Topic: Media Research Center
The Media Research Center was all over the first anniversary of the so-called "climategate" scandal:
- At the Business & Media Institute, Julia Seymour wrote that the emails "showed potential manipulation of temperature data," pretended that the "hide the decline" remark was something sinister (it isn't), and insisted that the "so-called 'independent' investigations" that exonerated the participants of thte most serious claims raised by deniers like the MRC were nothing more than a a "whitewash."
- At NewsBusters, Noel Sheppard touted a right-wing article criticizing "the atrocious media coverage of the scandal," ingoring that some of that atrocious coverage same from his own side.
- MRC chief even ranted about it on "Fox & Friends."
So when news came of accusations that a global warming-related report contained key sections that were plagiarized, you'd think the MRC deniers would be jumping right on that breach of scholarship. They didn't.
Why? Because this made their side look bad. From USA Today:
An influential 2006 congressional report that raised questions about the validity of global warming research was partly based on material copied from textbooks, Wikipedia and the writings of one of the scientists criticized in the report, plagiarism experts say.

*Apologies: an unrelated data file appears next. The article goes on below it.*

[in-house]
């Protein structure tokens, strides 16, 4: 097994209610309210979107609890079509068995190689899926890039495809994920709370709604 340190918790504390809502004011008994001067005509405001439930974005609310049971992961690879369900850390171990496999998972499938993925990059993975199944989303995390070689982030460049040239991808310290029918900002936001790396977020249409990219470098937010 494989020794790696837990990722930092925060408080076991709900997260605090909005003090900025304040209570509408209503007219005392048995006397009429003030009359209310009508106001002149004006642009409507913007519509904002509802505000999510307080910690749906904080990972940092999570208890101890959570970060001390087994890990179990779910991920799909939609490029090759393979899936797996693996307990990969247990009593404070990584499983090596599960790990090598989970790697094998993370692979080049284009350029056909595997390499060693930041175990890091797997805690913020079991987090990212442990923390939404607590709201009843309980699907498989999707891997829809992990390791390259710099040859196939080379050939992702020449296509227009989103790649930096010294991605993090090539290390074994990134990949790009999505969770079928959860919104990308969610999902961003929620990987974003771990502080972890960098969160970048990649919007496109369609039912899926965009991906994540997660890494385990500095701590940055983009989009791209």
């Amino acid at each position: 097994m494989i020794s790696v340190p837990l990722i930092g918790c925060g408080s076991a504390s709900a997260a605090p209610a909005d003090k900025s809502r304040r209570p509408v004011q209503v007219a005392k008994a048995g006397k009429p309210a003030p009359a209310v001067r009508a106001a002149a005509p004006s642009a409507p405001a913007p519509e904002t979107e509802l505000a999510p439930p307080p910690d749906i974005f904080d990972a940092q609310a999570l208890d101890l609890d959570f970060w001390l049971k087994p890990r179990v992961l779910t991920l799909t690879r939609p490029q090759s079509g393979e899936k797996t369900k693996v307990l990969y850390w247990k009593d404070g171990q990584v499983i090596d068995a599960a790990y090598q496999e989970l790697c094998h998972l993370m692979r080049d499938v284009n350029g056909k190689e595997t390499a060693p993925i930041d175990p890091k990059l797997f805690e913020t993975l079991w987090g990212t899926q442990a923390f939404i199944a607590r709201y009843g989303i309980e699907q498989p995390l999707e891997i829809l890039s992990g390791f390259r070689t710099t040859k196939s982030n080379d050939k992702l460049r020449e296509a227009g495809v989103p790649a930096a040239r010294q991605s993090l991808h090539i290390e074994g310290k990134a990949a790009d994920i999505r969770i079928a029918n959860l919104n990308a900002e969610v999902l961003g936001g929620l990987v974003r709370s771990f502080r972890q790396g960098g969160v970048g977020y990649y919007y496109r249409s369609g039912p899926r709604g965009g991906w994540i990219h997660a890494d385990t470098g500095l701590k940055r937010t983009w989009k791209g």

Review of the 91-page report by three experts contacted by USA TODAY found repeated instances of passages lifted word for word and what appear to be thinly disguised paraphrases.
Led by George Mason University statistician Edward Wegman, the 2006 report criticized the statistics and scholarship of scientists who found the last century the warmest in 1,000 years.
"The report was integral to congressional hearings about climate scientists," says Aaron Huertas of the Union of Concerned Scientists in Washington, D.C. "And it preceded a lot of conspiratorial thinking polluting the public debate today about climate scientists."
But in March, climate scientist Raymond Bradley of the University of Massachusetts asked GMU, based in Fairfax, Va., to investigate "clear plagiarism" of one of his textbooks.
Bradley says he learned of the copying on the Deep Climate website and through a now year-long analysis of the Wegman report made by retired computer scientist John Mashey of Portola Valley, Calif. Mashey's analysis concludes that 35 of the report's 91 pages "are mostly plagiarized text, but often injected with errors, bias and changes of meaning." Copying others' text or ideas without crediting them violates universities' standards, according to Liz Wager of the London-based Committee on Publication Ethics.
There's another reason the MRC didn't report this scandal: because it previously touted Wegman's research.
A January 2007 NewsBusters post by Amy Ridenour highlightedhow "the eminent statistician, Dr. Edward Wegman, who has described himself as a Gore voter," was among the "expert witnesses" who testified before a House committee.
Turns out he may not be so eminent after all.
If the MRC actually cared about science, it would be outraged by this. But they've said nothing, which tells us they care only about politics, not science.